The Civilian Conservation Corps was active in the park during the 1930’s and Corps efforts included the construction of several limestone structures including a pump house, pavilion, line house and toilet. In 2009 the park was listed on the U.S. National Register of Historic Places having been cited as “one of the most intact examples of a Michigan state park developed in the 1930’s and 1940’s under National Park Service guidelines.
In 2019 it was reported that erosion caused by high water levels on Lake Michigan threatened the park’s historic pavilion with destruction. The pavilion stands only 50 feet from the edge of the bluff. High water had covered the sandy beach at the base of the bluff below the pavilion since 2017 and the stairway built to access the beach from the pavilion led straight into the high waters of Lake Michigan.
As for activities and amenities the park offers swimming, fishing, three miles of hiking trails, picknicking facilities and a 166 site campground.
The N.C.T. or generally known as the North Country Trail is a footpath stretching over 4,600 miles from Central Vermont (Middlebury) to Lake Sakakawea State Park in central North Dakota connecting both the Long Trail with the Lewis & Clark Trail. Passing through eight states….it is the longest of eleven National Scenic Trails that combine for a total of 3,129 miles to explore.
The trail begins in Vermont and proceeds to the western end of the state….cutting across northwestern Pennsylvania then follows southwest through the hilly region of southern Ohio until in gets near Cincinnati turning north through western Ohio on to the hills of southeast Michigan. It continues from southeast Michigan through the western Lower Penisula, crosses the Straits of Mackinac and takes a northern route through the Upper Penisula. After crossing northern Wisconsin, one leg follows the shores of Lake Superior onwards to the northeast corner of Minnesota before turning west where it meets the other leg in central northern Minnesota. The trail enters southeast North Dakota and continues to its other termination point in the center of the state.
The NCT also threads its way through 57 state parks and state historic areas, 47 state forests, 22 state game areas, seven water conversation districts and at least ten county forests and parks. Several hundred miles of trail will eventually cross private land thanks to owners who have granted easements across their property.
There are about 10,000 people involved with the NCT either through membership in the North Country Trail Association or membership in one of eight organizations affiliated with the NCTA.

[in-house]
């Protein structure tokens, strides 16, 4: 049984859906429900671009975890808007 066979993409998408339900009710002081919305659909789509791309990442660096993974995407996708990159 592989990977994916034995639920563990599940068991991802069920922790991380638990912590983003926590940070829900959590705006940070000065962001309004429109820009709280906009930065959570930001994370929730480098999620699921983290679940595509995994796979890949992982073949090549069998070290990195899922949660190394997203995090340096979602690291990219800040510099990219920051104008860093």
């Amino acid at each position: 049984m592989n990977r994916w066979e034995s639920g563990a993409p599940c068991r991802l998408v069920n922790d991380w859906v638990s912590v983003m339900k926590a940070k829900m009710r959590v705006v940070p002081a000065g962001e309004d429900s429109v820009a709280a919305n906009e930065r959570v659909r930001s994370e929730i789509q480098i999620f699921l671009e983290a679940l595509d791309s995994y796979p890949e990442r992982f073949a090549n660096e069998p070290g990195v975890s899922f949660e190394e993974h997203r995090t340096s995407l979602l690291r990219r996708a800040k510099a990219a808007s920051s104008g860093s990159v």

With the warmer weather and states opening up after long months of social distancing, I wanted to share with you one of my favorite regions of the United States – the highest rocky headlands of Maine and Acadia National Park, located near the city of Bar Harbor. I traveled to Maine right after my Kilimanjaro […]
This park was named for the U.S. President Theodore Roosevelt and is comprised of three main areas of land in North Dakota: The park covers a total of 70,446 acres spread out over the North Unit, the South Unit and the Elkhorn Ranch Unit. The only U.S. national park actually named after a person, the park drew over 749,389 visitors in 2018.
Way back in 1883, President Roosevelt first came to North Dakota to hunt bison and during that first short trip he fell in love with the local area. Here he had fallen for the rugged lifestyle and terrain along with the perfect freedom of the West. He invested $14,000 into his first ranch called the Maltese Cross Ranch and soon after started his second ranch called the Elkhorn Ranch which is located some 35 miles north of Medora. Roosevelt took great interest in his ranches as places to seek solitude and to enjoy hunting in the West. He has written three books detailing his adventures which had alot to do in developing his attitude and opinions regarding conservation policies for land out West.
Both main units of the park have scenic drives, approximately 100 miles of foot and horse trails, wildlife viewing and many spots for back country hiking and camping. The three developed campgrounds include Juniper Campground in the North Unit; Cottonwood Campground in the South Unit; and the Roundup Group Horse Campground in the South Unit.
Rainbow over the badlands
The badlands in winter
Wildlife viewing is one of the more popular attractions to do while at the park. People from all walks of life come to view the local bison which can be dangerous so visitors are advised to view them from a safe distance.
The park is very popular for horseback riding and back country hiking. Permits for back country camping may be obtained at the North Unit and South Unit Visitor Centers. Over 100 miles of trail make it a fine hiking park, though water and shade are limited along trails. The park units are mostly surrounded by Forest Service grasslands. The area has very dark night skies with excellent star gazing and occasional northern lights.